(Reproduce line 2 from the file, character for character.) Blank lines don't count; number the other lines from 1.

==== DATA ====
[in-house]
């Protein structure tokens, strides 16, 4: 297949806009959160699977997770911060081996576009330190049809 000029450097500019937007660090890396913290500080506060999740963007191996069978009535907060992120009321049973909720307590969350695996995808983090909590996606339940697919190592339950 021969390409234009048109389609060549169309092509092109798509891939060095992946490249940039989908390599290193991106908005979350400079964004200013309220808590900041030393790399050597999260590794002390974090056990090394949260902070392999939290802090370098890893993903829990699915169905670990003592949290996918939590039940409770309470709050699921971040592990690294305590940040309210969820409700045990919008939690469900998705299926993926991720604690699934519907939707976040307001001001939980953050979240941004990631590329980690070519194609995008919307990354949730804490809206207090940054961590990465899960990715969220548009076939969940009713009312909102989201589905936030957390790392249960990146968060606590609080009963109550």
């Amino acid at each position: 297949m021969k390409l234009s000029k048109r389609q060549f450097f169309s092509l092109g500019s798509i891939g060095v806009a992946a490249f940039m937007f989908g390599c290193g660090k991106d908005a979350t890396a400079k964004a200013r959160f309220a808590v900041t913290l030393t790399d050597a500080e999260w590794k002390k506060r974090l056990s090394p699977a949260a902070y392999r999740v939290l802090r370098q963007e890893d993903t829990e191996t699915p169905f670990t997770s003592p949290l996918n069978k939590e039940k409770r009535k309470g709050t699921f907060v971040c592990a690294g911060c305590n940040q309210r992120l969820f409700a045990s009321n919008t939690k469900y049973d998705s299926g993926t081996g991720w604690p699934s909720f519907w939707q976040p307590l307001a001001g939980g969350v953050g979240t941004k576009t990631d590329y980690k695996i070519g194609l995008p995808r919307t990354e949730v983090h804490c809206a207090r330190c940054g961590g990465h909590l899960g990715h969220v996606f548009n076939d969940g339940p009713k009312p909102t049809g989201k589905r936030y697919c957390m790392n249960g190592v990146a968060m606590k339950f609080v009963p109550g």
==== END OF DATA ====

């Protein structure tokens, strides 16, 4: 297949806009959160699977997770911060081996576009330190049809 000029450097500019937007660090890396913290500080506060999740963007191996069978009535907060992120009321049973909720307590969350695996995808983090909590996606339940697919190592339950 021969390409234009048109389609060549169309092509092109798509891939060095992946490249940039989908390599290193991106908005979350400079964004200013309220808590900041030393790399050597999260590794002390974090056990090394949260902070392999939290802090370098890893993903829990699915169905670990003592949290996918939590039940409770309470709050699921971040592990690294305590940040309210969820409700045990919008939690469900998705299926993926991720604690699934519907939707976040307001001001939980953050979240941004990631590329980690070519194609995008919307990354949730804490809206207090940054961590990465899960990715969220548009076939969940009713009312909102989201589905936030957390790392249960990146968060606590609080009963109550």